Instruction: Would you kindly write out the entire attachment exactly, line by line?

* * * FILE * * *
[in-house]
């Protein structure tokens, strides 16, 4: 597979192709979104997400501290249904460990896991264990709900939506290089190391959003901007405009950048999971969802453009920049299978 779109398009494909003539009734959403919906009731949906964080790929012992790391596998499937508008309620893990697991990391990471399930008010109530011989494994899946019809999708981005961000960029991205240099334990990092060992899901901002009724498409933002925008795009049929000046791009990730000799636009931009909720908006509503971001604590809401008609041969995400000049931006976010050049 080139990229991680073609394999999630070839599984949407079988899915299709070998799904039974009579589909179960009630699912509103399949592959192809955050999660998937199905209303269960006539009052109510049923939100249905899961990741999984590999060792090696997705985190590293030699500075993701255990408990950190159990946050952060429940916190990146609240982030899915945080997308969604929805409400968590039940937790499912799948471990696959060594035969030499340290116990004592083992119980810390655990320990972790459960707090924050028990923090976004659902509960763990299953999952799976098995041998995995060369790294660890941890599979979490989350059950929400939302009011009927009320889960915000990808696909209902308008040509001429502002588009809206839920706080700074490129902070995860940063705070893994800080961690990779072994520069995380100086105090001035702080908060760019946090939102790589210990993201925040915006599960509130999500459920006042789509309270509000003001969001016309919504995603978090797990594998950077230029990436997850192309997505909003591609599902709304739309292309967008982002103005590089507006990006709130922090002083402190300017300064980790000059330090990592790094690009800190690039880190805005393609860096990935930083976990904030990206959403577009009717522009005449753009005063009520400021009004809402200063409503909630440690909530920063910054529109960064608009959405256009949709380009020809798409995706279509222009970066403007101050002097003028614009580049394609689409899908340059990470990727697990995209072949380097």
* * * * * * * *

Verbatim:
[in-house]
């Protein structure tokens, strides 16, 4: 597979192709979104997400501290249904460990896991264990709900939506290089190391959003901007405009950048999971969802453009920049299978 779109398009494909003539009734959403919906009731949906964080790929012992790391596998499937508008309620893990697991990391990471399930008010109530011989494994899946019809999708981005961000960029991205240099334990990092060992899901901002009724498409933002925008795009049929000046791009990730000799636009931009909720908006509503971001604590809401008609041969995400000049931006976010050049 080139990229991680073609394999999630070839599984949407079988899915299709070998799904039974009579589909179960009630699912509103399949592959192809955050999660998937199905209303269960006539009052109510049923939100249905899961990741999984590999060792090696997705985190590293030699500075993701255990408990950190159990946050952060429940916190990146609240982030899915945080997308969604929805409400968590039940937790499912799948471990696959060594035969030499340290116990004592083992119980810390655990320990972790459960707090924050028990923090976004659902509960763990299953999952799976098995041998995995060369790294660890941890599979979490989350059950929400939302009011009927009320889960915000990808696909209902308008040509001429502002588009809206839920706080700074490129902070995860940063705070893994800080961690990779072994520069995380100086105090001035702080908060760019946090939102790589210990993201925040915006599960509130999500459920006042789509309270509000003001969001016309919504995603978090797990594998950077230029990436997850192309997505909003591609599902709304739309292309967008982002103005590089507006990006709130922090002083402190300017300064980790000059330090990592790094690009800190690039880190805005393609860096990935930083976990904030990206959403577009009717522009005449753009005063009520400021009004809402200063409503909630440690909530920063910054529109960064608009959405256009949709380009020809798409995706279509222009970066403007101050002097003028614009580049394609689409899908340059990470990727697990995209072949380097």